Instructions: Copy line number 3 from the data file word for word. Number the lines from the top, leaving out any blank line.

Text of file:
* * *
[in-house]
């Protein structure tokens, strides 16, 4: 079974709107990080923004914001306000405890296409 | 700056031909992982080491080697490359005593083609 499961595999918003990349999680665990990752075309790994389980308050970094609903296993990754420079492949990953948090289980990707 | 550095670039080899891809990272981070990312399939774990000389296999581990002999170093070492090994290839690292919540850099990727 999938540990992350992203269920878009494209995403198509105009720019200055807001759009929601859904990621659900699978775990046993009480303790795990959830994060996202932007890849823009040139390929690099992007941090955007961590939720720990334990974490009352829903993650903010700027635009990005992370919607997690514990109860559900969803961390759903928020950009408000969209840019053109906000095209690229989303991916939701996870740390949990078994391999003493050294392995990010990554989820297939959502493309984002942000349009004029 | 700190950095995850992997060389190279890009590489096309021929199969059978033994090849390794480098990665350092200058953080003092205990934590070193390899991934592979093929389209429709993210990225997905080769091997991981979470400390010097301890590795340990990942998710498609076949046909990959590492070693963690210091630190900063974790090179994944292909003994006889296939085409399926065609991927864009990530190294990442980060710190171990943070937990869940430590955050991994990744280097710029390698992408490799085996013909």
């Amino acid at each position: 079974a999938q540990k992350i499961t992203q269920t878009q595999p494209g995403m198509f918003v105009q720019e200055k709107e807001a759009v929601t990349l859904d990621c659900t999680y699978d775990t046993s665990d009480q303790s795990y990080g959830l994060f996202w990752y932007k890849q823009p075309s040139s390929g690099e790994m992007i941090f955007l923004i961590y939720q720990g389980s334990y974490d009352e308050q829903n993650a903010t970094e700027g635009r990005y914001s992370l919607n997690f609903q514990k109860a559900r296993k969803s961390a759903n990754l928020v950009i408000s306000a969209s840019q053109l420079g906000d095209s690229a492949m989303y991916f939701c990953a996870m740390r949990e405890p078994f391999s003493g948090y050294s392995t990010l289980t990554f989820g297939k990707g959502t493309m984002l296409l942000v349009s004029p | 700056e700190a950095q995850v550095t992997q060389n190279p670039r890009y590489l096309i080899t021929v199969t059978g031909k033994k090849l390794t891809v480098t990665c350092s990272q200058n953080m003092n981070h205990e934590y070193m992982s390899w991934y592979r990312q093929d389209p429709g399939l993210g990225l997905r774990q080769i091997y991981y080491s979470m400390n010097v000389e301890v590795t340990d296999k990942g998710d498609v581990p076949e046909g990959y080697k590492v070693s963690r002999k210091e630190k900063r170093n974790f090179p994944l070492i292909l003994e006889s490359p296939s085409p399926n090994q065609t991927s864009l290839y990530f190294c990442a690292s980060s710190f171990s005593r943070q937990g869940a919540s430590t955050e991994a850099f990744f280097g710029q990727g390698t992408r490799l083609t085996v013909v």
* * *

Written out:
């Amino acid at each position: 079974a999938q540990k992350i499961t992203q269920t878009q595999p494209g995403m198509f918003v105009q720019e200055k709107e807001a759009v929601t990349l859904d990621c659900t999680y699978d775990t046993s665990d009480q303790s795990y990080g959830l994060f996202w990752y932007k890849q823009p075309s040139s390929g690099e790994m992007i941090f955007l923004i961590y939720q720990g389980s334990y974490d009352e308050q829903n993650a903010t970094e700027g635009r990005y914001s992370l919607n997690f609903q514990k109860a559900r296993k969803s961390a759903n990754l928020v950009i408000s306000a969209s840019q053109l420079g906000d095209s690229a492949m989303y991916f939701c990953a996870m740390r949990e405890p078994f391999s003493g948090y050294s392995t990010l289980t990554f989820g297939k990707g959502t493309m984002l296409l942000v349009s004029p | 700056e700190a950095q995850v550095t992997q060389n190279p670039r890009y590489l096309i080899t021929v199969t059978g031909k033994k090849l390794t891809v480098t990665c350092s990272q200058n953080m003092n981070h205990e934590y070193m992982s390899w991934y592979r990312q093929d389209p429709g399939l993210g990225l997905r774990q080769i091997y991981y080491s979470m400390n010097v000389e301890v590795t340990d296999k990942g998710d498609v581990p076949e046909g990959y080697k590492v070693s963690r002999k210091e630190k900063r170093n974790f090179p994944l070492i292909l003994e006889s490359p296939s085409p399926n090994q065609t991927s864009l290839y990530f190294c990442a690292s980060s710190f171990s005593r943070q937990g869940a919540s430590t955050e991994a850099f990744f280097g710029q990727g390698t992408r490799l083609t085996v013909v």